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Moscow had no contact with Trump team during campaign – Kremlin

Moscow had no contact with Trump team during campaign – Kremlin
Russian government officials were not in contact with Donald Trump’s team during the US presidential election campaign, Kremlin spokesman Dmitry Peskov said in response to speculation over Moscow’s alleged role in the race for the White House.

“Trump hasn’t been inaugurated yet, there is still an acting president in the US and Russia is working with him,” Peskov said, as cited by TASS.

The spokesman added that he has never spoken of “any contact between Trump’s team and the Kremlin.”

Moscow envisages that it will be in contact with the new US president after he officially assumes office in January 2017. However, Peskov didn’t rule out the possibility that Russian President Vladimir Putin and Trump might be in touch before then.

“Contacting doesn’t necessarily mean a meeting: this might be a letter, a telephone call, but it certainly also might be a meeting. We can’t rule that out,” the Kremlin spokesman said.

“I did say that experts, political analysts and staffers from foreign entities contact the whole range of political elite on a regular basis, which is common practice,” Peskov noted, adding that he has never heard of Trump visiting Moscow while running for president.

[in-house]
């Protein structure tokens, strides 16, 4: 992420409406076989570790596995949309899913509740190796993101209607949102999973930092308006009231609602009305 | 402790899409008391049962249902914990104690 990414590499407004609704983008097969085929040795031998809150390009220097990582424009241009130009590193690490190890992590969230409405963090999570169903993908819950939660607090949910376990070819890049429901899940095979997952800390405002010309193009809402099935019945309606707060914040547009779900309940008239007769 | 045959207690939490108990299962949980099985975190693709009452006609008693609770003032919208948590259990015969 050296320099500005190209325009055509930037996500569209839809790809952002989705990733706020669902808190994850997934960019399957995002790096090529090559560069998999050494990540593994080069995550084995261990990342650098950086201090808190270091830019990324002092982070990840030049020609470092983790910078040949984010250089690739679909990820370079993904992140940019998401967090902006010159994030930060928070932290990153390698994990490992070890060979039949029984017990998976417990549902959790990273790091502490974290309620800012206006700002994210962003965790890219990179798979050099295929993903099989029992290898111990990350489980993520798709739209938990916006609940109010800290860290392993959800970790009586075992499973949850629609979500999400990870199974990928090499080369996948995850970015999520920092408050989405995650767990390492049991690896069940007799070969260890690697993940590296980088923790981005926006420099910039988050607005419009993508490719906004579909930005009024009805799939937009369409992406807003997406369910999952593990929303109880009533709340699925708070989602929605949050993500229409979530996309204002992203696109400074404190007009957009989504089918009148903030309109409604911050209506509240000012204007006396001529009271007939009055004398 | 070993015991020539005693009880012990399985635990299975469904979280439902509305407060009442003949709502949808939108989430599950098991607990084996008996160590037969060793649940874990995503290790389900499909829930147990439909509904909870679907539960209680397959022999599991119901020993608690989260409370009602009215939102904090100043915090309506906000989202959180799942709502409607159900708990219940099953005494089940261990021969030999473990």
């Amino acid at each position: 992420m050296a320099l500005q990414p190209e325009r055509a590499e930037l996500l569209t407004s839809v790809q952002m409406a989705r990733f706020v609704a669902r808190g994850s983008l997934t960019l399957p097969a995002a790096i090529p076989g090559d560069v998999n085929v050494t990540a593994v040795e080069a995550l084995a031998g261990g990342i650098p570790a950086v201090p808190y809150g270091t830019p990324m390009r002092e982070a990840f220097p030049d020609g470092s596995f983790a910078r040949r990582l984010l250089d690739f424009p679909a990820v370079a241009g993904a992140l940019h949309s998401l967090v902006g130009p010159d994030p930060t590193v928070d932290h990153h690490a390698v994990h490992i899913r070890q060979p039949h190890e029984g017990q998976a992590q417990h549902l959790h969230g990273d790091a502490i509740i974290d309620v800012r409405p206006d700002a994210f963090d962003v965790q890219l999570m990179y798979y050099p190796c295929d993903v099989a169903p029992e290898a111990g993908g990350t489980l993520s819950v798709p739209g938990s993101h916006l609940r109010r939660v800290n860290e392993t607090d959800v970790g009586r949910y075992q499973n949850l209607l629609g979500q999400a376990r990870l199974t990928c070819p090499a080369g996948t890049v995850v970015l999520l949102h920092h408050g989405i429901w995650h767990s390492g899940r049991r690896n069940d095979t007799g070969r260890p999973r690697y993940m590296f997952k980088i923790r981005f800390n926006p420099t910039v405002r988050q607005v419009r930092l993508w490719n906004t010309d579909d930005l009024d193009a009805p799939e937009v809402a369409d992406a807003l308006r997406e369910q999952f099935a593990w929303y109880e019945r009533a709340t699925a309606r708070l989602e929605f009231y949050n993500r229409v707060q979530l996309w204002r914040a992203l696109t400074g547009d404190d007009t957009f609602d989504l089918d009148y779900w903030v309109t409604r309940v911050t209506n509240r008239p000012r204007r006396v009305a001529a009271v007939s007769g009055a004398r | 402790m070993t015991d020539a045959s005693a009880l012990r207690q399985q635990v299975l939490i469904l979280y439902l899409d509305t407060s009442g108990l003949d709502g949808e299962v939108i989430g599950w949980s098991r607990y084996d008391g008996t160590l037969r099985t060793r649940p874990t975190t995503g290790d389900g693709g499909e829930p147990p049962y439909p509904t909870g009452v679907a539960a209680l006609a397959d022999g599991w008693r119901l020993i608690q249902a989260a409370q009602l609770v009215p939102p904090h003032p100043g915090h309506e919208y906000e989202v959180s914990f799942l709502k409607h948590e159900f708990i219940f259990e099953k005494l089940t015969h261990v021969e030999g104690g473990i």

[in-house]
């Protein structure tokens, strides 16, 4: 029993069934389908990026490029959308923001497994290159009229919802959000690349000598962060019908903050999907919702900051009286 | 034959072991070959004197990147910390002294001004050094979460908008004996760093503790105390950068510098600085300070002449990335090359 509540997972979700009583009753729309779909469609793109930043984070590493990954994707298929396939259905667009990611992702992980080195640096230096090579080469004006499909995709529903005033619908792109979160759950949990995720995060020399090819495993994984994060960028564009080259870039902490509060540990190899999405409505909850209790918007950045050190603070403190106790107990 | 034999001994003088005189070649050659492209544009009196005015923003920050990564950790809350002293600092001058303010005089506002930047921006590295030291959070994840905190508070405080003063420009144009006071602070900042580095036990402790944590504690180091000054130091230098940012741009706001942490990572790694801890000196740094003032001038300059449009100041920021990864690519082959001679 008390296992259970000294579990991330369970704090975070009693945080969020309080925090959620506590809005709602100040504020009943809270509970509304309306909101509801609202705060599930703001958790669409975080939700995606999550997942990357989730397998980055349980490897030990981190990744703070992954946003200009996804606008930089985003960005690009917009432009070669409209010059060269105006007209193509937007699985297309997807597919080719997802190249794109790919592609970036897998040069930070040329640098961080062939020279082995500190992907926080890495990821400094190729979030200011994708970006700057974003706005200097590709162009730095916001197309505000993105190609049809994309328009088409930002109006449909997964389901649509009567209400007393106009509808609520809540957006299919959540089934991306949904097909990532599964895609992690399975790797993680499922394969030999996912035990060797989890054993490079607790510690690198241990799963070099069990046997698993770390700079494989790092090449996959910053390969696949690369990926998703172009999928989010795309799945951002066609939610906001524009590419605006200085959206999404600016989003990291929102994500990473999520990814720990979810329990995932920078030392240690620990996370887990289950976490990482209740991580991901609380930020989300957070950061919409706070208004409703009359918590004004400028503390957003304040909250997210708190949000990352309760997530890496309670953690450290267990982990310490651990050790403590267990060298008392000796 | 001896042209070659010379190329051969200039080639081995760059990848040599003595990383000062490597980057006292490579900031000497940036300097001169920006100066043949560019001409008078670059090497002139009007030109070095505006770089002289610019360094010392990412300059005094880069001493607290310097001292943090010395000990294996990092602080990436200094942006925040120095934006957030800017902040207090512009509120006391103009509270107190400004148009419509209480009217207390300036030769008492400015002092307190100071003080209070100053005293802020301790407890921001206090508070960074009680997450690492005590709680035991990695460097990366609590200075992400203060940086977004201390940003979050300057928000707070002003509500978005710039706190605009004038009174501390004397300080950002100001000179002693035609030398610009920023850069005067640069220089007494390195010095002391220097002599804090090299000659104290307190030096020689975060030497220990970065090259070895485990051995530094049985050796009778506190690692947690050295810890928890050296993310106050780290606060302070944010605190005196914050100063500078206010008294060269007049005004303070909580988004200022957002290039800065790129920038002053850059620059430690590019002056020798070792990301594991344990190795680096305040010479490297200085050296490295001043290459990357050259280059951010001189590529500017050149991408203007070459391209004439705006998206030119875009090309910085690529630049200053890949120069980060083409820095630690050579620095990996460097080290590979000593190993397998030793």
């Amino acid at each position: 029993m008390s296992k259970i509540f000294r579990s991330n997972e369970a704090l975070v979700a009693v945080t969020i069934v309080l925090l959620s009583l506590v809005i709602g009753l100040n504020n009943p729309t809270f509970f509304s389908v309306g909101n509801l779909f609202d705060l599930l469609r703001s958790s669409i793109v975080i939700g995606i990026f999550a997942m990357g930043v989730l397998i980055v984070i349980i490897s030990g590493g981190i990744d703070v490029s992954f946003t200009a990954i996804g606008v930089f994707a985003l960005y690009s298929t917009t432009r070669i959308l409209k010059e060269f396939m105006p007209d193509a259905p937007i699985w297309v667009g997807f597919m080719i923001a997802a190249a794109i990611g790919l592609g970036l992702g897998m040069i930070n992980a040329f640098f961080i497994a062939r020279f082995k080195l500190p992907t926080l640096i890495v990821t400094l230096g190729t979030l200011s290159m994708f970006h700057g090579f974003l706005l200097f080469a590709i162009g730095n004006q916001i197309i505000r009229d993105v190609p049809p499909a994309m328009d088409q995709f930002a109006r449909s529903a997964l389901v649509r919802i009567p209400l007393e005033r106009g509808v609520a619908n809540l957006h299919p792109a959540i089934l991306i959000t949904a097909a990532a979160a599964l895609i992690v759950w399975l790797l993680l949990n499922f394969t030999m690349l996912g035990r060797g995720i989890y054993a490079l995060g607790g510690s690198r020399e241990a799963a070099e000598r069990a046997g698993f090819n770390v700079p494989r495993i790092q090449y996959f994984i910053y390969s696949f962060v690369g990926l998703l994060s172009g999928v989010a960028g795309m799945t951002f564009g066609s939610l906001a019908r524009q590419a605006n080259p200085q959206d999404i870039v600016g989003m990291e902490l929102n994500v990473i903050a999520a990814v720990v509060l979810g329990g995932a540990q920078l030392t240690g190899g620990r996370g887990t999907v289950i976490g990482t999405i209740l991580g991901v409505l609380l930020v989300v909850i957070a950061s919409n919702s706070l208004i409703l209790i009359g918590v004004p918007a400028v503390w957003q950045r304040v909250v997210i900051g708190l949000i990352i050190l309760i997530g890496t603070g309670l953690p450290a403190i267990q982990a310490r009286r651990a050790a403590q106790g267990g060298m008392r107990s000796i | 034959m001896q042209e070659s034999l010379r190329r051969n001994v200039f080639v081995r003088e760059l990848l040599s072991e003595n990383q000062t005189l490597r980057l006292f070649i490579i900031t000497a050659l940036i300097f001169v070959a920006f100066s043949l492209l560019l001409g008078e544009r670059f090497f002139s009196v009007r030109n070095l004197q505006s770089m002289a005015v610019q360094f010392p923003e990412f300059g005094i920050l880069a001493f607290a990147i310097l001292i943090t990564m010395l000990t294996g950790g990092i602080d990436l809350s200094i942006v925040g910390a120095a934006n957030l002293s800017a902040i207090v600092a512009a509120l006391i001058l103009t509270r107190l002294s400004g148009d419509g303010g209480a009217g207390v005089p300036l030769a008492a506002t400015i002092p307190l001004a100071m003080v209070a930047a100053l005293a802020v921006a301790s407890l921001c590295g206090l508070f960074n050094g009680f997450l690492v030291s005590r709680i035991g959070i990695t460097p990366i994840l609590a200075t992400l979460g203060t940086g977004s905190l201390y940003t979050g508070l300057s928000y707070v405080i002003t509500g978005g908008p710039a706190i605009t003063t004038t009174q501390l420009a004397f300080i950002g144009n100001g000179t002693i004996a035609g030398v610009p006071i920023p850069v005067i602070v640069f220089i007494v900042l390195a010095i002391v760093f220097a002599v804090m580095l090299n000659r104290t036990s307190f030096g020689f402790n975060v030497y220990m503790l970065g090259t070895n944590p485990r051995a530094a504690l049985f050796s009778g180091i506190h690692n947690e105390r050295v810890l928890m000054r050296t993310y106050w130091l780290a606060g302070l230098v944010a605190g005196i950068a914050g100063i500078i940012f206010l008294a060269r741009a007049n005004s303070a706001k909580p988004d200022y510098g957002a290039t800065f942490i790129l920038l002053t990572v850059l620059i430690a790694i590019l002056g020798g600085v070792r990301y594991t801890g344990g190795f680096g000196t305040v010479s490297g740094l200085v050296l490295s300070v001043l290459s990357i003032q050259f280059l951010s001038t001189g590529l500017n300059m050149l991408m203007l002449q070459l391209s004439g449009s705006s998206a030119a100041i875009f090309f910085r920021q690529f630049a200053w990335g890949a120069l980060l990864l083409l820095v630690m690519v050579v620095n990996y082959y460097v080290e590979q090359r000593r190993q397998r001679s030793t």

Peskov stressed that Trump is currently in the process of forming his team and that “it’s too early” to make any guesses concerning the new administration.

“One should judge by specific steps and decisions that will come from the new administration,” the Kremlin spokesman said, urging others not to get ahead of themselves.

Speaking of what the president-elect described as a “beautiful letter” from Putin in an interview with the Wall Street Journal on November 11, Peskov explained that Trump was referring to the note with congratulations he received from the Russian president after the election results had been announced.

The letter was briefly published on the Kremlin’s official website on November 9. 

During the election campaign Washington on more than one occasion accused Moscow of being behind the hacks into the Democratic National Committee and the emails of John Podesta, Clinton’s campaign chairman, which were subsequently revealed by WikiLeaks. The leaks prompted a number of resignations among the Democrats’ top officials.